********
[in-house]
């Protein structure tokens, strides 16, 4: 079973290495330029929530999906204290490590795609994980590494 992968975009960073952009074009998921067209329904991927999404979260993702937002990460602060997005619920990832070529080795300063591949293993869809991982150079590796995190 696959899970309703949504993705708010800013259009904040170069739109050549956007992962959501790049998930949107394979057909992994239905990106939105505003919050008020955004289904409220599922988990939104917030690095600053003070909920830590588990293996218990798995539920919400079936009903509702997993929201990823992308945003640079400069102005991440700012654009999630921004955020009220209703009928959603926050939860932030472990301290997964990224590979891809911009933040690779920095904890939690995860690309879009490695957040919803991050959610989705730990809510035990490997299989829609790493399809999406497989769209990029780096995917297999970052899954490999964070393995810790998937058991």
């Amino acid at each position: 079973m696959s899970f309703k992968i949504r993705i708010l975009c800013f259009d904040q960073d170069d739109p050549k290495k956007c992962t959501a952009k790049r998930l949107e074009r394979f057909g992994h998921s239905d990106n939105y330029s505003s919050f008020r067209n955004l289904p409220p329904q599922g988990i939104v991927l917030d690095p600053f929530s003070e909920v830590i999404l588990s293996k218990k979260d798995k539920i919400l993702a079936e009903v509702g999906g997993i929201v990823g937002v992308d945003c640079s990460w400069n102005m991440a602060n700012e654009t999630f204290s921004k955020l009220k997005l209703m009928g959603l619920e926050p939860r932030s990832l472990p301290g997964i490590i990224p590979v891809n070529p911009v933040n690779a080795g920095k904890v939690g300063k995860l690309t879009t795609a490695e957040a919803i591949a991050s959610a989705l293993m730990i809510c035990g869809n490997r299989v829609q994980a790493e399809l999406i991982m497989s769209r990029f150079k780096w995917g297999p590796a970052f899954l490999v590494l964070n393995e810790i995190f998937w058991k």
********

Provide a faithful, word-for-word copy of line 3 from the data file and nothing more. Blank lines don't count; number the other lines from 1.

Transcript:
């Amino acid at each position: 079973m696959s899970f309703k992968i949504r993705i708010l975009c800013f259009d904040q960073d170069d739109p050549k290495k956007c992962t959501a952009k790049r998930l949107e074009r394979f057909g992994h998921s239905d990106n939105y330029s505003s919050f008020r067209n955004l289904p409220p329904q599922g988990i939104v991927l917030d690095p600053f929530s003070e909920v830590i999404l588990s293996k218990k979260d798995k539920i919400l993702a079936e009903v509702g999906g997993i929201v990823g937002v992308d945003c640079s990460w400069n102005m991440a602060n700012e654009t999630f204290s921004k955020l009220k997005l209703m009928g959603l619920e926050p939860r932030s990832l472990p301290g997964i490590i990224p590979v891809n070529p911009v933040n690779a080795g920095k904890v939690g300063k995860l690309t879009t795609a490695e957040a919803i591949a991050s959610a989705l293993m730990i809510c035990g869809n490997r299989v829609q994980a790493e399809l999406i991982m497989s769209r990029f150079k780096w995917g297999p590796a970052f899954l490999v590494l964070n393995e810790i995190f998937w058991k």